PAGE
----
This was, of course, within the broad context of vilifying the humanities while glorifying the sciences. As I have said heaps of times before, I have no objection to promoting the sciences. But I insist that you cannot run a viable human and humane society on the basis of the physical sciences alone.

I found the murmurs against Women’s Studies particularly disturbing. I thought that the rise and establishment of departments, centres and schools of gender and women studies was one of the most progressive developments at our universities in recent decades.

This rises from my feeling that many of the crippling development problems we face in our societies arise from our neglect and abysmal ignorance of women’s affairs and gender issues.

We are and we will remain primitive and backward as long as we discriminate against our women, oppress them and deny them equitable opportunities for participation in all our affairs.

The surest way out of this pathetic primitiveness and backwardness is the emancipation and empowerment of our women. This “emancipation and empowerment” (EE) code is crucial to unlocking the growth and development potential of our societies.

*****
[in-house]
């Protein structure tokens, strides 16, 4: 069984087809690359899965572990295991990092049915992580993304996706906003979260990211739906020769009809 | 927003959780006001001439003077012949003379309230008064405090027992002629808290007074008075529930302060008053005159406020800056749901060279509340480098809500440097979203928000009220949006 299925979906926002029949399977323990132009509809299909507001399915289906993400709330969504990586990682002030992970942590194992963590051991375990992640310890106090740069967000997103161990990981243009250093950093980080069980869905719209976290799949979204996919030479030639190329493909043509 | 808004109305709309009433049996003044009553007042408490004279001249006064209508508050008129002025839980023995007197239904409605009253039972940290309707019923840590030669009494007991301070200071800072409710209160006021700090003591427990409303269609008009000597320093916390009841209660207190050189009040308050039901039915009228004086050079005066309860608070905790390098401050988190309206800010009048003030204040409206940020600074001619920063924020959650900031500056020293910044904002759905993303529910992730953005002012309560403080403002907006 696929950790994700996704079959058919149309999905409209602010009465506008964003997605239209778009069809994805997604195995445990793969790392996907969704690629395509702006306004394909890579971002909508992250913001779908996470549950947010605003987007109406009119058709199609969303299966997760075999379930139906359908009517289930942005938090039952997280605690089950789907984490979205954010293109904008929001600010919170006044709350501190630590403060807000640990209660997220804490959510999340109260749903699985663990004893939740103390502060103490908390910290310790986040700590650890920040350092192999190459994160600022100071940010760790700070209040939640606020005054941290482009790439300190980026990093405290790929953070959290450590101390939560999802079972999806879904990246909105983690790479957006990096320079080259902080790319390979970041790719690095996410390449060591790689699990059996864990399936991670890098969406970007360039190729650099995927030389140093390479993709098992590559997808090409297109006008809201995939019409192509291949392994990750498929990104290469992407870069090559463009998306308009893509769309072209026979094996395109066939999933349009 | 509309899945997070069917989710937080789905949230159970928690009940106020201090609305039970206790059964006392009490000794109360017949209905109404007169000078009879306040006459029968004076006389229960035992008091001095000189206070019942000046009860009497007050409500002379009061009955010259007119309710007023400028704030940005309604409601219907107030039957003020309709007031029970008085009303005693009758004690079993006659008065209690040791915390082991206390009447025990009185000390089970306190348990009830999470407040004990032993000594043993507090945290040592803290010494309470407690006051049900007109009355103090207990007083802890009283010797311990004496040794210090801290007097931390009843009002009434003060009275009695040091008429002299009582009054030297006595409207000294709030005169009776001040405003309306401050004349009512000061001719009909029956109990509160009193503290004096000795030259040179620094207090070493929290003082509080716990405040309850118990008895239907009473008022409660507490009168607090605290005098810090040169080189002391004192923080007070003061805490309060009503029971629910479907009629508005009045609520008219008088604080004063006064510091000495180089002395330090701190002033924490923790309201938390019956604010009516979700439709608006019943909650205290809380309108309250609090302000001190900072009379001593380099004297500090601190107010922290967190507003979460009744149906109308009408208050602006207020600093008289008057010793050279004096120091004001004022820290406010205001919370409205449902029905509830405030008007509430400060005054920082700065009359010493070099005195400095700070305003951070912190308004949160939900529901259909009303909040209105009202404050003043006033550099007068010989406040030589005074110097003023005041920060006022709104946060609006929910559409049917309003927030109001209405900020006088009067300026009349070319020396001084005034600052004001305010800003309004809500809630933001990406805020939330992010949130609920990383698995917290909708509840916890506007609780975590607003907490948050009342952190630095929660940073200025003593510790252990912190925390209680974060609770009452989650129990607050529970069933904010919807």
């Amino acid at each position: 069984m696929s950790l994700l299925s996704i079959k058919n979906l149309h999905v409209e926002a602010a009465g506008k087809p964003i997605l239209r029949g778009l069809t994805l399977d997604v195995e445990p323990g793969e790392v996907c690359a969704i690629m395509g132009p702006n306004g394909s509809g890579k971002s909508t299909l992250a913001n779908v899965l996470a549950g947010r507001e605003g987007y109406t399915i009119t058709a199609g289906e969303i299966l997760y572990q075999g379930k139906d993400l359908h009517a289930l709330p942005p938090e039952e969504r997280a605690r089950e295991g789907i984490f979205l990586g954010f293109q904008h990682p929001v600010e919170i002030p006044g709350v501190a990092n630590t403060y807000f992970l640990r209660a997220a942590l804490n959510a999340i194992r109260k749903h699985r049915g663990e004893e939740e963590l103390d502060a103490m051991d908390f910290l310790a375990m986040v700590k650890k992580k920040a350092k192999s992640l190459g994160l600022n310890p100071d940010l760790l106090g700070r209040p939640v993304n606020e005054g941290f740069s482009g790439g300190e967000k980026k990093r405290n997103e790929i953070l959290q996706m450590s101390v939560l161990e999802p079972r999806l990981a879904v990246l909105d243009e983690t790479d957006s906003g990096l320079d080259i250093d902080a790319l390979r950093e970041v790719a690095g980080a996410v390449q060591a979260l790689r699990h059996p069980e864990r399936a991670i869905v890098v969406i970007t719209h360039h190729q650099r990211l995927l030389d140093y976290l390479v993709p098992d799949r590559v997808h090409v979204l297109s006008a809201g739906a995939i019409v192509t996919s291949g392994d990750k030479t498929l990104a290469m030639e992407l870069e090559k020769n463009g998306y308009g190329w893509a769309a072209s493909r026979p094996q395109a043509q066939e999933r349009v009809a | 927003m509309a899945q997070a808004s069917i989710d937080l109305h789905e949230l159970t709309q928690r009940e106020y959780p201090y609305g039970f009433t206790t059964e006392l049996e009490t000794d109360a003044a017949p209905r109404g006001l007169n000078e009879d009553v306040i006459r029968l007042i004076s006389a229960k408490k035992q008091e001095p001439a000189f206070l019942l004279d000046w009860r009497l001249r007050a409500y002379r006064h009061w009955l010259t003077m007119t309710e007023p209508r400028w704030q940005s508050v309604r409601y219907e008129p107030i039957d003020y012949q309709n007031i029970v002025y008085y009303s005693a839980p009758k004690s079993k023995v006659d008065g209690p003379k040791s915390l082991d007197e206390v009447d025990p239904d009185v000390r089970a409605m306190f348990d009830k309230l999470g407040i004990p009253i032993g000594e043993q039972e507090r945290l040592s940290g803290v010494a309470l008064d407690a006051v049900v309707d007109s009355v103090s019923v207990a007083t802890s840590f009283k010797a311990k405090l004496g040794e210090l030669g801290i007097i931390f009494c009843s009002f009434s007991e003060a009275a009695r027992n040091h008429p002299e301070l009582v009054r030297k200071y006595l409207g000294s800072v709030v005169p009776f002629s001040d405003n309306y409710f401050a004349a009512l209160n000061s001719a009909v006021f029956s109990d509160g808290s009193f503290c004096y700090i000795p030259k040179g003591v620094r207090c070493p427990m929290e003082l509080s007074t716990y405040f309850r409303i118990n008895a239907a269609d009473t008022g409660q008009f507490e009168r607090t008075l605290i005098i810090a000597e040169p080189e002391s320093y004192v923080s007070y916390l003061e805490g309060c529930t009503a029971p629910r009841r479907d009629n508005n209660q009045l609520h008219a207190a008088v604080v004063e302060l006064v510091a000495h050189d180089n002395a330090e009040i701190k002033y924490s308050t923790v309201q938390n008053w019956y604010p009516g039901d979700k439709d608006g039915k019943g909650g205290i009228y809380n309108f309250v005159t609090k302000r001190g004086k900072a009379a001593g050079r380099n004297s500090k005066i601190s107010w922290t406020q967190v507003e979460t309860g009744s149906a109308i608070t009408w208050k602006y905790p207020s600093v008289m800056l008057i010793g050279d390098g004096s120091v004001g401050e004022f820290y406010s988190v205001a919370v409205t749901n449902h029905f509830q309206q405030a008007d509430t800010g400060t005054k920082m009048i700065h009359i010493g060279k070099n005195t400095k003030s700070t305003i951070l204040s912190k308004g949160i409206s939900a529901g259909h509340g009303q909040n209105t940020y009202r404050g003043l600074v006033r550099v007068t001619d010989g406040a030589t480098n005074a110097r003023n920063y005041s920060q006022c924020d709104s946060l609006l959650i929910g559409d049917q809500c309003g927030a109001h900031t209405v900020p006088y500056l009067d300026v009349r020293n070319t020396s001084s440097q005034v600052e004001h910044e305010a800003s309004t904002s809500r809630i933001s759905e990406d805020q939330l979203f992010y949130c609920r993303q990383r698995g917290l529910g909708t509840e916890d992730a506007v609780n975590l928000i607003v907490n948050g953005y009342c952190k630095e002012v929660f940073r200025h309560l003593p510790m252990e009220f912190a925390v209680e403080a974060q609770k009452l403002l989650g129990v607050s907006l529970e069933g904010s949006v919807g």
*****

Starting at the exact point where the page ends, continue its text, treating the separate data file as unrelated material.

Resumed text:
This is for the simple and obvious reason that women comprise at least a half of any normal human community, and there is no way any community can develop properly while denying equitable access to the development factors to a half of its population.

But who is denying them, you may be wondering. I will not blame you if you do not know, whether you are a man or a woman. It is quite possible that many of us have never even thought seriously about these things.

We take them, the status quo, for granted, telling ourselves that that is the way things are and they have always been, and it is no use muddying the waters by asking inconvenient questions and taking drastic actions to challenge and, if possible, rectify the glaring injustices.

It takes the vision, passion and courage of the likes of Wangari Maathai, Chelagat Mutai and Micere Mugo to confront the entrenched age-old systems of gender-based privilege for men and disenfranchisement for women.